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On a trip to the grocery store shortly after Catie’s death, I spied a lady I knew. She was not a close family friend, but she knew our story, and I knew her name. As I entered one aisle, she darted down another. When I went to produce, she pivoted and headed for the meat market. When I went for milk, she headed for bread. She avoided me the entire shopping trip. 

I don’t like to speculate on motives, but I know how awkward it can be to engage someone who is dealing with deep pain. I try to avoid those moments too. My mind spins with excuses. What will I say? They don’t need me bothering them! I’m not a trained counselor! How could I possibly help?

For many years – to overcome my tendency to maintain distance and avoid awkward conversations – I kept a small notecard taped to my desk phone that simply said, MAKE THE CALL! When I became aware of a friend in need be it from sickness, lost jobs, wayward children, death of a parent, marital problems, legal messes, or other painful events, I tried to make the call. Not much to it; a word of encouragement, a listening ear, a prayer. A lifeline to a person adrift in an angry sea.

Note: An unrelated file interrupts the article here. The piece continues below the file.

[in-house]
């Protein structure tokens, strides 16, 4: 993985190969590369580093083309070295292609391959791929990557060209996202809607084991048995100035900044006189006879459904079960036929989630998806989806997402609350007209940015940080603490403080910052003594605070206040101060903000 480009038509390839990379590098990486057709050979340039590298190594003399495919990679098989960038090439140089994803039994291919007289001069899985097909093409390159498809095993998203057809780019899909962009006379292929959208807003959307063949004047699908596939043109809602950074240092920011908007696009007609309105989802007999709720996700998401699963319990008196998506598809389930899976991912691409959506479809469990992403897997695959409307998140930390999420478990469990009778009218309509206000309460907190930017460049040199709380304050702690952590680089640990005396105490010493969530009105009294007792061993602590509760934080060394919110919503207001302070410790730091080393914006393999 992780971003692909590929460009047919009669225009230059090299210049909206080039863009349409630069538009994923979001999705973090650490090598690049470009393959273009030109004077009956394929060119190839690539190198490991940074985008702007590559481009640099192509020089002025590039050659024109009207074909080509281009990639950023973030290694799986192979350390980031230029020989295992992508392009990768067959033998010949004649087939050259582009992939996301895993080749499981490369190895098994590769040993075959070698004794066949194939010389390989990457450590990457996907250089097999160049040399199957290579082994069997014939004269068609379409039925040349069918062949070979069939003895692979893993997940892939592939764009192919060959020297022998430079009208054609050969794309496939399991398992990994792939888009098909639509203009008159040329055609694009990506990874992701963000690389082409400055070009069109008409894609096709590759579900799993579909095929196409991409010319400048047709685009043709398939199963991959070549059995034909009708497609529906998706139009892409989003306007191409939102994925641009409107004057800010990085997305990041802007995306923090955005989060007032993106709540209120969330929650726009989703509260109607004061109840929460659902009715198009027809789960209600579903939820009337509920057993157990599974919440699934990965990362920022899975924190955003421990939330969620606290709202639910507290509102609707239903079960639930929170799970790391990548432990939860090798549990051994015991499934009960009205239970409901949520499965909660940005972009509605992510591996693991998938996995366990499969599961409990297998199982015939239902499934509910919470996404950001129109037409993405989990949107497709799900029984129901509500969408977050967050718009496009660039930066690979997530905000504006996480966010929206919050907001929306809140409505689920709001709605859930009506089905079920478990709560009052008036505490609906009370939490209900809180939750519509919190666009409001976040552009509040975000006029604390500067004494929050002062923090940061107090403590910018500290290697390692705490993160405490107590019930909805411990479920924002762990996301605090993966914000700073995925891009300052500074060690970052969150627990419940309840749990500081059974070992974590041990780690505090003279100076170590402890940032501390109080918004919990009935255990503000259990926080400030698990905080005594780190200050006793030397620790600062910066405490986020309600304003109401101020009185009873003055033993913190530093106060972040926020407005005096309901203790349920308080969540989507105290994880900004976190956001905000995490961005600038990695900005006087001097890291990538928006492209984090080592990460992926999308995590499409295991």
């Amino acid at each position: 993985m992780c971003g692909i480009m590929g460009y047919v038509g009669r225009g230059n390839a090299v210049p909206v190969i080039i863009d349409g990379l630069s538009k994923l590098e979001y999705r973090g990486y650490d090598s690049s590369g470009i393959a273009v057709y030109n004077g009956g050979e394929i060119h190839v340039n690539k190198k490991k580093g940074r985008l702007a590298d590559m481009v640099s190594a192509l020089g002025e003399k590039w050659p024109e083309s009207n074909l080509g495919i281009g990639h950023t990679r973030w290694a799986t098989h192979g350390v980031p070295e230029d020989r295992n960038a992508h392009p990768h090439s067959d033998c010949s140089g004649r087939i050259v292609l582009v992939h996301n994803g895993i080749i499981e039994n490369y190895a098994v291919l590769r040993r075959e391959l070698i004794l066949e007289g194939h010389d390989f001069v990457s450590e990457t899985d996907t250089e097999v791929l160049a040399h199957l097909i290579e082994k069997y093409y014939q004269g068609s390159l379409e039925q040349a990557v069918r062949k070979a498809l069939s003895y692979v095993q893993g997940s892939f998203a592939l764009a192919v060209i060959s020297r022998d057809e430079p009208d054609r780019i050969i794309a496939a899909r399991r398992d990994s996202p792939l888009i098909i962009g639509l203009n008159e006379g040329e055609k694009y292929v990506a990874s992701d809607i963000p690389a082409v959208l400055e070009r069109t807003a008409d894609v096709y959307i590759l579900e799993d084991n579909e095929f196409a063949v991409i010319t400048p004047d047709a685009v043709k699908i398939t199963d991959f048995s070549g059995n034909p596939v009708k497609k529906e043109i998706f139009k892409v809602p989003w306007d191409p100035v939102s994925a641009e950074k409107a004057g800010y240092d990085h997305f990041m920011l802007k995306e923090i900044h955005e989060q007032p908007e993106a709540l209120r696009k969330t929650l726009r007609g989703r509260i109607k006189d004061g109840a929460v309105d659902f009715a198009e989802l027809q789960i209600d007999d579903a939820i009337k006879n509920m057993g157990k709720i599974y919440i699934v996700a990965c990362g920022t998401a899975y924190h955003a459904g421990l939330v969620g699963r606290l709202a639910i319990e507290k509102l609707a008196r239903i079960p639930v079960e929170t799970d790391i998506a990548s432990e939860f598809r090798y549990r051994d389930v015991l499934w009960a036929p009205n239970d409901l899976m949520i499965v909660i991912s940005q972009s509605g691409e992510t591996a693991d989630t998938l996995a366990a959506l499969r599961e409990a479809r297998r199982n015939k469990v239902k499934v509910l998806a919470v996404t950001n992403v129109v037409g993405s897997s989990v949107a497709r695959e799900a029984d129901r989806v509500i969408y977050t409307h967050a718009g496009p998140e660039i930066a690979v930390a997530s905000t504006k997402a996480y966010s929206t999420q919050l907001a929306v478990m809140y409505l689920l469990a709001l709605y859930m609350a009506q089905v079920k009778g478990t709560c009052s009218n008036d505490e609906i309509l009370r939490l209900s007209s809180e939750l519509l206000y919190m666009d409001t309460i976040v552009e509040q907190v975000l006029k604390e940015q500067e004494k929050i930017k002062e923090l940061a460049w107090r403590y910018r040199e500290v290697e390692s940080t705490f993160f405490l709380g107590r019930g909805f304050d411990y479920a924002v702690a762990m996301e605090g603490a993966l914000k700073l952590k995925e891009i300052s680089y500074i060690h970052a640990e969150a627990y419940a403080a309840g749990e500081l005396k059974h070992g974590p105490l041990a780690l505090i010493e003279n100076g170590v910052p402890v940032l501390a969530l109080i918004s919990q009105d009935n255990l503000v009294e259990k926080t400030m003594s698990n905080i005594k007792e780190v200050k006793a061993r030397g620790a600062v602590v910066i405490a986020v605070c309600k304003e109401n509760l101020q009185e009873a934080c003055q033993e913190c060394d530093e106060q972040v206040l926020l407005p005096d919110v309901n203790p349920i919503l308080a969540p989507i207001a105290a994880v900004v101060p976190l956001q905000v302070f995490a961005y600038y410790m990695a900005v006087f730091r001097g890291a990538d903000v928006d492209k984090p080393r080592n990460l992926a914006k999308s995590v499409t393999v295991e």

God designed us for relationships. We need one another. In good times and bad, friends are critical in our lives. The twin command that Paul issues to the Romans throws down a major challenge to our relationships: “Rejoice with those who rejoice; mourn with those who mourn.” (Romans 12:15) We need people in our lives to share our joys, but we desperately need people to share our pain. Friends multiply our joy and minimize our pain.  

Initiating relationships in times of suffering is very difficult. We need to build our social networks before the paralysis of pain engulfs us. Broadening and deepening our social support begins when we rejoice with those who rejoice. In the good times make friends, share a meal, attend a party, go to church, join a club, and never bowl alone!   

Friends we made in the good times provided the safety net we needed when darkness engulfed us. People mowed our yard, washed our car, cleaned our refrigerator, cooked meals, offered hugs, hit buckets of golf balls with me, took Cay to lunch, called, sent flowers, wrote cards, and in innumerable ways mourned with us in our mourning. They were the hands and arms of Jesus in our lives.  

Dan Bolin


Refueling in Flight Ministries, Inc


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